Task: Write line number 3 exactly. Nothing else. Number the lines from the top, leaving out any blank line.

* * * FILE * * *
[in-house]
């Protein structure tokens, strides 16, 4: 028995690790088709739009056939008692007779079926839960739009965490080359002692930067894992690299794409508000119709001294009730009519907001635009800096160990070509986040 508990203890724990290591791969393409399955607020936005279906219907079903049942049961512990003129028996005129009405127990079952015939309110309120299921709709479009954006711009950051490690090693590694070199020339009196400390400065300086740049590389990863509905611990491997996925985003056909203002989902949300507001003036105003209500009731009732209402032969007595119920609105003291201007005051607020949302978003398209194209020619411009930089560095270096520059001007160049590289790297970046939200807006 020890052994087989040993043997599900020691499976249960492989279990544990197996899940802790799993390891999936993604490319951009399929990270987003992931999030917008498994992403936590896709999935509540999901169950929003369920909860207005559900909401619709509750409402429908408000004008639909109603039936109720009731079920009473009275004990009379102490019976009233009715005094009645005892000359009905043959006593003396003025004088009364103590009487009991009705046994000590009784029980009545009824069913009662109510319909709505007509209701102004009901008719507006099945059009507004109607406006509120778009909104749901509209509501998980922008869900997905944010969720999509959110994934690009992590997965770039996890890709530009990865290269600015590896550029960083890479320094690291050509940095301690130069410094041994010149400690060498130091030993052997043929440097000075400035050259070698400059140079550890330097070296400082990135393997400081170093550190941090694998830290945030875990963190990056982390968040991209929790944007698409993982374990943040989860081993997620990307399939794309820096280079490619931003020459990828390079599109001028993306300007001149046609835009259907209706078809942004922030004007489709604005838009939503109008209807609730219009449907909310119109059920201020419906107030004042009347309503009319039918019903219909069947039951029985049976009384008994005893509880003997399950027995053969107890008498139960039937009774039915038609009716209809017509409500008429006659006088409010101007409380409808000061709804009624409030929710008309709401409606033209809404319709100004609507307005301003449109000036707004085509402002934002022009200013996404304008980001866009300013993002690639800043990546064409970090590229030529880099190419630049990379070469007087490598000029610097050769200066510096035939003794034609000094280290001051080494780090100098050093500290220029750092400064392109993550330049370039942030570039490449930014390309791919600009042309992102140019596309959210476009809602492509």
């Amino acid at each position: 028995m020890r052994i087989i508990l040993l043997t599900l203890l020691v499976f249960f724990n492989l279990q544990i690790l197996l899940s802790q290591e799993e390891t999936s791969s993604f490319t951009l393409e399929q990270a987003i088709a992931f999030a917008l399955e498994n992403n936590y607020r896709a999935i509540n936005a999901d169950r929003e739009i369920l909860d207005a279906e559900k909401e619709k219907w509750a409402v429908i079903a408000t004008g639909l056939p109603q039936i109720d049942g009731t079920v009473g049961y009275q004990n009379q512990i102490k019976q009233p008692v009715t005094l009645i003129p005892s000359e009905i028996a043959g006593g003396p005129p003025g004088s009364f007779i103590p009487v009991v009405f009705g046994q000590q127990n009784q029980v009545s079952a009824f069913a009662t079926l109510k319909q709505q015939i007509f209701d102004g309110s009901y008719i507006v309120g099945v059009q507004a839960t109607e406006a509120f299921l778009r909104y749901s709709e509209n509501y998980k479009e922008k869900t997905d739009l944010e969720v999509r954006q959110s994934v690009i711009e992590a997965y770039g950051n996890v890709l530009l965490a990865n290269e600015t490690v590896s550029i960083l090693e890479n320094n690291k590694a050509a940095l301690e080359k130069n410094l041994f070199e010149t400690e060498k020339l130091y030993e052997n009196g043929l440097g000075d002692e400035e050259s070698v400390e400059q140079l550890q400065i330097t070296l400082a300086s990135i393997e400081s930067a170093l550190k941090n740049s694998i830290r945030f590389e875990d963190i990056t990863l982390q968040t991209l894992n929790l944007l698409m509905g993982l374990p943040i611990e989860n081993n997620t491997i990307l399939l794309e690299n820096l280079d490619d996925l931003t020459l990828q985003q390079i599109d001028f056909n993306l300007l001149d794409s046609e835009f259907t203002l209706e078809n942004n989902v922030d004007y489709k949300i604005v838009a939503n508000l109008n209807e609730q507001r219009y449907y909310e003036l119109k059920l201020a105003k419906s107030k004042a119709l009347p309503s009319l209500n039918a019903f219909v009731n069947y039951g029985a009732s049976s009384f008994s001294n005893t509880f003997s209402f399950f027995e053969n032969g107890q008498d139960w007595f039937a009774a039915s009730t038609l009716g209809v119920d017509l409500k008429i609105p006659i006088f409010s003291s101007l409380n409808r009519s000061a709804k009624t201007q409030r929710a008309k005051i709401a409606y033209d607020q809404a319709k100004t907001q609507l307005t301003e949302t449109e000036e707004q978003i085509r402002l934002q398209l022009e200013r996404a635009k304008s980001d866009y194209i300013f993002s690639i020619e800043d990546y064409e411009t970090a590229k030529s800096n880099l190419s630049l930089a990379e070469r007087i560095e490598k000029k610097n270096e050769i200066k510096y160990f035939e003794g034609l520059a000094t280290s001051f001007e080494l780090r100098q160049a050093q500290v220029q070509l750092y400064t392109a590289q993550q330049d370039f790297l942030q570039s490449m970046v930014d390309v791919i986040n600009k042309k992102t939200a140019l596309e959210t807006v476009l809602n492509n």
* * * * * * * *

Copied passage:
């Amino acid at each position: 028995m020890r052994i087989i508990l040993l043997t599900l203890l020691v499976f249960f724990n492989l279990q544990i690790l197996l899940s802790q290591e799993e390891t999936s791969s993604f490319t951009l393409e399929q990270a987003i088709a992931f999030a917008l399955e498994n992403n936590y607020r896709a999935i509540n936005a999901d169950r929003e739009i369920l909860d207005a279906e559900k909401e619709k219907w509750a409402v429908i079903a408000t004008g639909l056939p109603q039936i109720d049942g009731t079920v009473g049961y009275q004990n009379q512990i102490k019976q009233p008692v009715t005094l009645i003129p005892s000359e009905i028996a043959g006593g003396p005129p003025g004088s009364f007779i103590p009487v009991v009405f009705g046994q000590q127990n009784q029980v009545s079952a009824f069913a009662t079926l109510k319909q709505q015939i007509f209701d102004g309110s009901y008719i507006v309120g099945v059009q507004a839960t109607e406006a509120f299921l778009r909104y749901s709709e509209n509501y998980k479009e922008k869900t997905d739009l944010e969720v999509r954006q959110s994934v690009i711009e992590a997965y770039g950051n996890v890709l530009l965490a990865n290269e600015t490690v590896s550029i960083l090693e890479n320094n690291k590694a050509a940095l301690e080359k130069n410094l041994f070199e010149t400690e060498k020339l130091y030993e052997n009196g043929l440097g000075d002692e400035e050259s070698v400390e400059q140079l550890q400065i330097t070296l400082a300086s990135i393997e400081s930067a170093l550190k941090n740049s694998i830290r945030f590389e875990d963190i990056t990863l982390q968040t991209l894992n929790l944007l698409m509905g993982l374990p943040i611990e989860n081993n997620t491997i990307l399939l794309e690299n820096l280079d490619d996925l931003t020459l990828q985003q390079i599109d001028f056909n993306l300007l001149d794409s046609e835009f259907t203002l209706e078809n942004n989902v922030d004007y489709k949300i604005v838009a939503n508000l109008n209807e609730q507001r219009y449907y909310e003036l119109k059920l201020a105003k419906s107030k004042a119709l009347p309503s009319l209500n039918a019903f219909v009731n069947y039951g029985a009732s049976s009384f008994s001294n005893t509880f003997s209402f399950f027995e053969n032969g107890q008498d139960w007595f039937a009774a039915s009730t038609l009716g209809v119920d017509l409500k008429i609105p006659i006088f409010s003291s101007l409380n409808r009519s000061a709804k009624t201007q409030r929710a008309k005051i709401a409606y033209d607020q809404a319709k100004t907001q609507l307005t301003e949302t449109e000036e707004q978003i085509r402002l934002q398209l022009e200013r996404a635009k304008s980001d866009y194209i300013f993002s690639i020619e800043d990546y064409e411009t970090a590229k030529s800096n880099l190419s630049l930089a990379e070469r007087i560095e490598k000029k610097n270096e050769i200066k510096y160990f035939e003794g034609l520059a000094t280290s001051f001007e080494l780090r100098q160049a050093q500290v220029q070509l750092y400064t392109a590289q993550q330049d370039f790297l942030q570039s490449m970046v930014d390309v791919i986040n600009k042309k992102t939200a140019l596309e959210t807006v476009l809602n492509n």